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June 3, 2011 10:06 pm

State of Wonder

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State of Wonder, Ann Patchett, Bloomsbury, RRP£12.99, 368 pages

 

For a literary novelist, Ann Patchett isn’t shy of drama and complex plots. A few pages into her Orange Prize-winning Bel Canto, armed terrorists were firing rounds into the ceiling of a lavish party and taking its guests hostage. Patchett’s new novel, State of Wonder, begins with the sort of set-up you would expect to find in a contemporary political thriller.

Marina Singh is a research scientist at Vogel, a Minnesotan pharmaceutical company. A letter to Vogel’s chairman, Mr Fox, breaks the news that Marina’s lab colleague, Anders Eckman, has died in the Amazon jungle. He had been sent there to investigate a new fertility drug being developed by the secretive Dr Swenson – Marina’s former mentor, known for her fierce tongue and uncompromising standards. Vogel has been funding Swenson for years, unable to resist her aim of isolating the fertility secret of the Lakashi tribe, whose womenfolk bear children into their sixties and seventies. Yet her failure to keep Vogel abreast of her findings makes the company nervous and when Eckman dies, the mystery deepens. Fox needs Marina to go into the Amazon to seek out the Lakashi for herself.

In the first half of the book, we follow Marina to Brazil, where she is disturbed by the loss of her luggage, including the phone that could get her out of trouble, the heat and the constantly biting, buzzing insects. But in a scene at the opera that sets up the powerful dynamic between the main characters, Swenson finally materialises and we feel her Kurtz-like sway over everyone around her. Marina follows her into the screeching jungle and so begins a transformation that isn’t so much about Marina losing herself to the natives as the reader losing himself to Swenson.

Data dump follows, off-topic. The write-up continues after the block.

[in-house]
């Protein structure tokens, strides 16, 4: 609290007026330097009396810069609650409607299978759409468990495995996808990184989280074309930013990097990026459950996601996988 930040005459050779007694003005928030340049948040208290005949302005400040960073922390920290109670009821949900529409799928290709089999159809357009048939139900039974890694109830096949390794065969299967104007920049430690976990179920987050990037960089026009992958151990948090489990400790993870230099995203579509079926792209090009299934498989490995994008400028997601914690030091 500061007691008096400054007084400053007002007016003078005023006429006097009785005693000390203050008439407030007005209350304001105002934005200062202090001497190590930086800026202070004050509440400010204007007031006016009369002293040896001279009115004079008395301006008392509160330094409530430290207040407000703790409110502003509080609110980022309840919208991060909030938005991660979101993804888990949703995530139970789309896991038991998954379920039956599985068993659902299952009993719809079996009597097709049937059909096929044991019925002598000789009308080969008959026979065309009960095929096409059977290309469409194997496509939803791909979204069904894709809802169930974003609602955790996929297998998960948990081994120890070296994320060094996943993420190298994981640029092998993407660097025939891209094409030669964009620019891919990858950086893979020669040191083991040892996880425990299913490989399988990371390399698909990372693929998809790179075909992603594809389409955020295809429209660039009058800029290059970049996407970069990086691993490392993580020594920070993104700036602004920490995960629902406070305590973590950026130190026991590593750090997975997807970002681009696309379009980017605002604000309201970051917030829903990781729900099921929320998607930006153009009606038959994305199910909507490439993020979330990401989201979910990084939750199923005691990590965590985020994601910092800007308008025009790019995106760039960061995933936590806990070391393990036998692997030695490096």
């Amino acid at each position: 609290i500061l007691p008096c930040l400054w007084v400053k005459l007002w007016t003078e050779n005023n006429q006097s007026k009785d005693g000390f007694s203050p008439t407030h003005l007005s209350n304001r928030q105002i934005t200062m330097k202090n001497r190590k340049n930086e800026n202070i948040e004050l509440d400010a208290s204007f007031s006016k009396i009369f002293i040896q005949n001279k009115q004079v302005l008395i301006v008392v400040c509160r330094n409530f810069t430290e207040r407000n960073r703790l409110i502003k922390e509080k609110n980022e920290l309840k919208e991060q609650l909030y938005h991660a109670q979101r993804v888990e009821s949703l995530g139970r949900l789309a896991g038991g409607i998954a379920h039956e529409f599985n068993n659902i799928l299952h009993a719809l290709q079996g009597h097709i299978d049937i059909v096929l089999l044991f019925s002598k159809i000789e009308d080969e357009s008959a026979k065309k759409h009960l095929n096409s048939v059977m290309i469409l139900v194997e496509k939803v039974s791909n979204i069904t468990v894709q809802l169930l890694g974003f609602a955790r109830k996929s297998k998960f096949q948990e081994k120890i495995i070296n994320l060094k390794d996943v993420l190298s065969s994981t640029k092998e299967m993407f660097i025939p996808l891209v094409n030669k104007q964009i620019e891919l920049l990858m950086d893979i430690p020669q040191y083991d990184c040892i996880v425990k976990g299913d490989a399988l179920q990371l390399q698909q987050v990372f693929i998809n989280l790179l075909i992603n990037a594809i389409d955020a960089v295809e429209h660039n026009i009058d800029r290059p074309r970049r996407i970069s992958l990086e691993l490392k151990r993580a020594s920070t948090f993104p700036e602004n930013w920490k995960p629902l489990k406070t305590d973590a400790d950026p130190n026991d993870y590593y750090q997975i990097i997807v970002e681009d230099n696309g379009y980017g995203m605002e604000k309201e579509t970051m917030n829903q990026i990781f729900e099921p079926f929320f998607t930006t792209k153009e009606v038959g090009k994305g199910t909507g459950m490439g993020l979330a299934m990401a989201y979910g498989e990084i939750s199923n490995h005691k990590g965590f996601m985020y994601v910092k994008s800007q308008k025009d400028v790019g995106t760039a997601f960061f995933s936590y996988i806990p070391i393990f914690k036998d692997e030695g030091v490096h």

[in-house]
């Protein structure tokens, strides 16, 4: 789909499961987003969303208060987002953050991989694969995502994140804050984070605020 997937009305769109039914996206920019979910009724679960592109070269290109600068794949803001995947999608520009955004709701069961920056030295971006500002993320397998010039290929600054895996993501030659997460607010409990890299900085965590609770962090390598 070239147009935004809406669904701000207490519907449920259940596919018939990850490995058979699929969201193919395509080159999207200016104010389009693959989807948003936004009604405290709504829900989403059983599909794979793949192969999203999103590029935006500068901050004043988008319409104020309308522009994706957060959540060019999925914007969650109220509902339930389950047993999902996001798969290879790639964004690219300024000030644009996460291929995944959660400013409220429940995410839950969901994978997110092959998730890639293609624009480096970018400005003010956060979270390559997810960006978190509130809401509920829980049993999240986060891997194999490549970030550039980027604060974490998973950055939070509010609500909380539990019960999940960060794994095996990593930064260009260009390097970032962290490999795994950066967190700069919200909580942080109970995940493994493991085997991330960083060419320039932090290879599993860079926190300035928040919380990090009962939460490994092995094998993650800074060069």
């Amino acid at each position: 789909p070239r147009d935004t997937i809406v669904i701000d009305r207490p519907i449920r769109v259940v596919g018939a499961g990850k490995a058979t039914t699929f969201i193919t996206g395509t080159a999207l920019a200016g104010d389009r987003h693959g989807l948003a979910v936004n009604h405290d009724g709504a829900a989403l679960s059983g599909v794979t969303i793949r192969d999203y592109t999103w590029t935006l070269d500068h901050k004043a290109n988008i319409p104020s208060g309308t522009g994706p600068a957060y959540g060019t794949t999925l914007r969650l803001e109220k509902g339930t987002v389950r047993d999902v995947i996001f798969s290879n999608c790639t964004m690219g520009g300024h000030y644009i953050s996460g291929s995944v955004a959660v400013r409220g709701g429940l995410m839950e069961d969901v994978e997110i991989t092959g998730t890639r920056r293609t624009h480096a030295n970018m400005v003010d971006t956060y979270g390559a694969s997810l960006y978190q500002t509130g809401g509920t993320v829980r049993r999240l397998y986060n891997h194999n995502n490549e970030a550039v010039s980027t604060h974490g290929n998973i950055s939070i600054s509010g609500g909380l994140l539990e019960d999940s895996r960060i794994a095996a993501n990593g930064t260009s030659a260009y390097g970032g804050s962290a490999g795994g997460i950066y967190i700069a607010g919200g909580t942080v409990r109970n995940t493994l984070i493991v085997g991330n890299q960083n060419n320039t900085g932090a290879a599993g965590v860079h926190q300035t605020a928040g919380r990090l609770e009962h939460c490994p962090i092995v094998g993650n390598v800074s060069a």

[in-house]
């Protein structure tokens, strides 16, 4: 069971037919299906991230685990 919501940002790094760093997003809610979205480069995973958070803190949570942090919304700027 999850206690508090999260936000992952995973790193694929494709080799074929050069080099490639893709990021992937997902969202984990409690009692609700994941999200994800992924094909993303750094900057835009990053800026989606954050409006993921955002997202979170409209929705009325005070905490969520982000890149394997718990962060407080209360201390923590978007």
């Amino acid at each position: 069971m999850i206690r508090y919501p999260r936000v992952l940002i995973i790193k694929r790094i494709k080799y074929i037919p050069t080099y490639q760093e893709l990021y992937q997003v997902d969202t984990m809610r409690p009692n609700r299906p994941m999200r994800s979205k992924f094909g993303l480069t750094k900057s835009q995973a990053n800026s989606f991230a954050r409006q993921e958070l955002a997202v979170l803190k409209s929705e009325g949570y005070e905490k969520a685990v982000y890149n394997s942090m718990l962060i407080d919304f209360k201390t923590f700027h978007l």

Patchett has enormous fun writing about the jungle – the moths with “wings the size of handkerchiefs”, a wrestling match with a 15-foot anaconda, and the Lakashi themselves who emerge en masse from the darkness with ululating voices and sticks of fire.

She has even more fun with the scientists, and the theme of science as a whole. “I remember the heads of the Hummocca [a neighbouring tribe who happen to be cannibals ... ] so vividly it was almost as if I had dissected one,” Swenson says without a flicker of a smile. We are constantly aware that within the community of Swenson’s research station, rationality and unsentimentality reign supreme.

One of Patchett’s great skills is in capturing the moment-by-moment psychology of her characters – the brain’s subtle mental and emotional shifts. When Marina first learns of Eckman’s death, we are told that in this instant she understood why people being informed of such things are often told to sit down: she experiences “a sort of folding, as if she were an extension ruler and her ankles and knees and hips were all being brought together at closer angles”.

Although this kind of stylistic precision was successful in Patchett’s Bel Canto, here, combined with the scientific subject matter, it is a bit much. Yet in the end, this book shares more with the luminous Bel Canto than one might imagine. Marina is eventually taken to see the Lakashi’s secret: dozens of women pressing themselves against trees “like a partner for a slow dance” and chewing the bark to extract a living compound that sustains their fertility. It is an unforgettably sensual and beautiful scene and it’s not surprising when 42-year-old, childless Marina takes up the habit too.

State of Wonder is ultimately concerned with transformation (Marina’s, Swenson’s, ours), and the dedication of the main characters to humanity rather than science – the magical, uplifting stuff that Ann Patchett fans have come to know and love.

Susan Elderkin is author of ‘The Voices’ (Fourth Estate)

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